To eat and to love

+My boyfriend was a meat-eating Hindu and I was a vegetarian by birth, a Jain.

“Divorces take place over the dinner table.” Dad sounded ominous. I had broken the news that I was dating a guy I was studying with from the law university. This was way back in the early ‘80s. We hoped the relationship would segue into marriage, ultimately.

Marriages in India, of course, mean that you are not only marrying a person but also their entire family. Their consent, opinions, approval, everything goes into the baggage a.k.a., the institution of marriage.

My boyfriend was a meat-eating Hindu and I, a vegetarian by birth, a Jain. His native language was Telugu, mine Kannada. Hindi, by default, was our national language and English, our British legacy, which we embraced wholeheartedly.

My dad’s fears concerning eating habits and divorces amused him. We believed in equality; in an individual’s freedom of thought and actions. So in love, there was no space for doubts. We only heard the cuckoo bird sing on the mango tree and the temple bells ring in the distance.

A man with progressive ideas, my dad still worried about our food conventions. Unlike other Indian fathers, he did not weigh in criteria like status of the groom’s family or how financially well placed they were.

My guy’s parents were traditional, and they were keen to arrange a bride from their community for their first born son – tall, dark and handsome, well educated and soft spoken – who had many parents vying to hook him to their daughter.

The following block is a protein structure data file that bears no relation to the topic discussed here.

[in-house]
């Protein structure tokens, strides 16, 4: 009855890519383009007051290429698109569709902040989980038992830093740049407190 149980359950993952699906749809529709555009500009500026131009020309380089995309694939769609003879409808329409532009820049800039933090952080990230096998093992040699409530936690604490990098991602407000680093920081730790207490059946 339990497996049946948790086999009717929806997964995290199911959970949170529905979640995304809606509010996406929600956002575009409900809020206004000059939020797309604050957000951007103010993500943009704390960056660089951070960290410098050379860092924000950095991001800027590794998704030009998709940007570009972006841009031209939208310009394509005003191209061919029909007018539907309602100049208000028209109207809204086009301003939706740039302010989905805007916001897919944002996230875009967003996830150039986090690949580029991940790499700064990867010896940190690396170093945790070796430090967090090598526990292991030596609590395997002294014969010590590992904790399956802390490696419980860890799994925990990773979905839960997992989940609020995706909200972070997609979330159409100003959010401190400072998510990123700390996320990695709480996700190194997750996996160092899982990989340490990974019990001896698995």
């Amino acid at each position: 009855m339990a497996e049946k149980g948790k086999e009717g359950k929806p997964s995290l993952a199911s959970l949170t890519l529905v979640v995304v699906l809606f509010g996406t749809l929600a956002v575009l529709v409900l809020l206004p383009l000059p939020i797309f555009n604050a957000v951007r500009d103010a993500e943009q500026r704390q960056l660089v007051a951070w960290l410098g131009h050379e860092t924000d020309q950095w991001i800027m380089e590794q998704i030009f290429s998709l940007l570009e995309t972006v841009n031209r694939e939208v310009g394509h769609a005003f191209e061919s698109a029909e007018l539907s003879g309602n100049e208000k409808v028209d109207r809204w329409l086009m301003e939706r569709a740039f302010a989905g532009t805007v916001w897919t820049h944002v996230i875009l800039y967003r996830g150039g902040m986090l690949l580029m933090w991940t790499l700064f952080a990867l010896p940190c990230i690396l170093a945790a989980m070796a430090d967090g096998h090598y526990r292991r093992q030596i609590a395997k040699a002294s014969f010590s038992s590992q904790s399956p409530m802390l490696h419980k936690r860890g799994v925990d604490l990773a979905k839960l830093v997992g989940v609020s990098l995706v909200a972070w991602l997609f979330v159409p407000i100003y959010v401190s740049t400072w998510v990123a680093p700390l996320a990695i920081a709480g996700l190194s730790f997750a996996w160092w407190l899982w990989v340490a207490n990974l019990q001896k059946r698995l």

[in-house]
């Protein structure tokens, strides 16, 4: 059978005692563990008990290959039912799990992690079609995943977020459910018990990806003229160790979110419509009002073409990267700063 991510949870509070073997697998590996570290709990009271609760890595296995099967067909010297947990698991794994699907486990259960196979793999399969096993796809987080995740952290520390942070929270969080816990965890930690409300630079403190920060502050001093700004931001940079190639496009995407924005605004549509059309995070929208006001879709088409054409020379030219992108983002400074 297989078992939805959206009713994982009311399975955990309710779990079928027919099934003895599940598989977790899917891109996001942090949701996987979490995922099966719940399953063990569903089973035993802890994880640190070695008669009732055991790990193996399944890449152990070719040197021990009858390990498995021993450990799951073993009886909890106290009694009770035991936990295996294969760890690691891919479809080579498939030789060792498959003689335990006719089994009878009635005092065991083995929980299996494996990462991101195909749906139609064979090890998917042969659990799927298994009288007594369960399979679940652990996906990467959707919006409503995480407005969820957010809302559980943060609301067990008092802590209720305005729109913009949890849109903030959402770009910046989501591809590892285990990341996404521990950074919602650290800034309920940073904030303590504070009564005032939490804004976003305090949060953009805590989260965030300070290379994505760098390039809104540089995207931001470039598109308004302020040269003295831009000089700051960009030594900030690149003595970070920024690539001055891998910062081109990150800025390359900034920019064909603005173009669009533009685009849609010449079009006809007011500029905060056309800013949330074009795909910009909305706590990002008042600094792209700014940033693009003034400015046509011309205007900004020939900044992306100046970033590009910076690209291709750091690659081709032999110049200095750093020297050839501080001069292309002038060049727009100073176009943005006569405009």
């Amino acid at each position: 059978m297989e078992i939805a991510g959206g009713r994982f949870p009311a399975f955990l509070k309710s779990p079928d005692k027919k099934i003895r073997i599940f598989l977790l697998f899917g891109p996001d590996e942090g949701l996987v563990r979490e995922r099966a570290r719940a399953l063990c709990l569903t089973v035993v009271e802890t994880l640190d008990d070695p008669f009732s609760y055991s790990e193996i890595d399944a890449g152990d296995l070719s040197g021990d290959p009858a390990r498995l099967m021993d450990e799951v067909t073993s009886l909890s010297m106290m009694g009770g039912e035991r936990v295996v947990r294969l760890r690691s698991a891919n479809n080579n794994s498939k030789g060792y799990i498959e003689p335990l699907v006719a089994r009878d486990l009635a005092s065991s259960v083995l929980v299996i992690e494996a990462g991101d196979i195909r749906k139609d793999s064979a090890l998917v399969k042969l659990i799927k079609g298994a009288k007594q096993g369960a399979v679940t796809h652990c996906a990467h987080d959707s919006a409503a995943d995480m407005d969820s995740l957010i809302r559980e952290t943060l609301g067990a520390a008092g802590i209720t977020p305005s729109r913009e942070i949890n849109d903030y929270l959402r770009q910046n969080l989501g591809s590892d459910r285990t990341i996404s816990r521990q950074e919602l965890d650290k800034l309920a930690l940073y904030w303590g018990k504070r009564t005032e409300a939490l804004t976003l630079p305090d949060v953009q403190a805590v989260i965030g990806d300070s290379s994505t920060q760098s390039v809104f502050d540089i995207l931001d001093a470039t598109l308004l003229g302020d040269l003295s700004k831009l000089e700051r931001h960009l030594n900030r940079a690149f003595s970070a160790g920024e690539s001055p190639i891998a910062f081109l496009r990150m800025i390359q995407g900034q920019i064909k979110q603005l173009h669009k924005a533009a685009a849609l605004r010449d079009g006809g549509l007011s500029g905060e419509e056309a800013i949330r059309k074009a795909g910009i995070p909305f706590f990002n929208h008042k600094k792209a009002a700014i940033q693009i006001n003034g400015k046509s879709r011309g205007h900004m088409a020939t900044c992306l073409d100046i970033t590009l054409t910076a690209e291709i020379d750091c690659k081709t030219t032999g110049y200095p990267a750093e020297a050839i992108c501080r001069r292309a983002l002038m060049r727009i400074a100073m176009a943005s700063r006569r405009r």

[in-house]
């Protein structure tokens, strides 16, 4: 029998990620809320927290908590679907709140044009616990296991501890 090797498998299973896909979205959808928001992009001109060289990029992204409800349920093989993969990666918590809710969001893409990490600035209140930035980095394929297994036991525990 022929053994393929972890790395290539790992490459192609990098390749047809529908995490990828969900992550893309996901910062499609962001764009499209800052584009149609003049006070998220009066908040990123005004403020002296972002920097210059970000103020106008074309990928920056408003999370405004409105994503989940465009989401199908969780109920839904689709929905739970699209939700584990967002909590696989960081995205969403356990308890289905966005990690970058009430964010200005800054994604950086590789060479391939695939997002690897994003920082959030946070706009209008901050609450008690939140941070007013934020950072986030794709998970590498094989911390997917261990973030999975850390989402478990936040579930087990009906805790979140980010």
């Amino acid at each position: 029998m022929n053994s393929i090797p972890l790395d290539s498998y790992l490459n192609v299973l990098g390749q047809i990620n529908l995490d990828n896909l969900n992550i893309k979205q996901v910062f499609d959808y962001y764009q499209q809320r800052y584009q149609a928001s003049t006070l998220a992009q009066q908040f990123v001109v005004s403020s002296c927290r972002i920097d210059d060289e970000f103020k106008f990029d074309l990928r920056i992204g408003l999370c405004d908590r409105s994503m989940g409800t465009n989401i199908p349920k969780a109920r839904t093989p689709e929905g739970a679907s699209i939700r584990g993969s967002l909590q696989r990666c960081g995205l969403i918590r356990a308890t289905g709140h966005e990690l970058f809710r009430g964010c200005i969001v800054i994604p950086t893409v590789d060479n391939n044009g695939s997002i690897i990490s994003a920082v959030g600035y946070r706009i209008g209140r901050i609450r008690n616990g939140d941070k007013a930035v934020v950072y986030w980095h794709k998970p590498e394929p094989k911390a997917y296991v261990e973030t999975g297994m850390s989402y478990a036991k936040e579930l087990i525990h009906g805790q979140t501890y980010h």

Six years later, we got married. His parents didn’t attend the wedding. They sent his siblings and an aunt and uncle to check out the marriage, withholding their blessings for a bride, knowing very well that she was yearning and praying to seek just that. A honeymoon was out of the question and we went back to our jobs the next day, to build a home with our love and modest income.

It was division of labor from the first day of marriage. I cooked. My husband helped with the other chores at home. By this time, I was looking for more challenges in cooking.

Content in being a newly wed and enjoying the freedom of living alone with my husband, I decided to surprise him and cooked my first chicken curry without tasting the gravy. My vegetarianism wouldn’t allow me to touch any broth with meat in it. I was confident as a cook, trusting my instincts while adding the right amount of salt and other spices.

“You always surprise me! Thanks, this is delicious, but you don’t have to do this, you know,” my husband purred, happily. I zoomed ahead mastering the techniques of cooking non-vegetarian food without testing the salt or spices, pouring my love into the kadai, unconditionally.

Dreams cost nothing. And dreams change all the time. My husband became a serial entrepreneur instead of a civil servant and me, a rolling stone gathering different kind of moss, exciting and meaningful.

Human beings are ingrained to adapt. We excelled at that. In spite of unexplained fertility issues, we were lucky to enjoy parenthood. Our life turned 360 degrees when our daughter arrived home in 1995 and the sun shone like never before at home.

Soon, we will celebrate our 25th wedding anniversary. Our daughter is a sophomore in a university and we are settling into our new role as empty nesters, slowly but surely.

My in-laws, who boycotted our wedding, welcomed me home within three months of our marriage, and now, I am the daughter they never had.

I am also grateful that my husband and I are able to appreciate our different food philosophies. So in, love, there is no space for doubts. We only hear the cuckoo bird sing in the mango tree and the temple bells ring in the distance.

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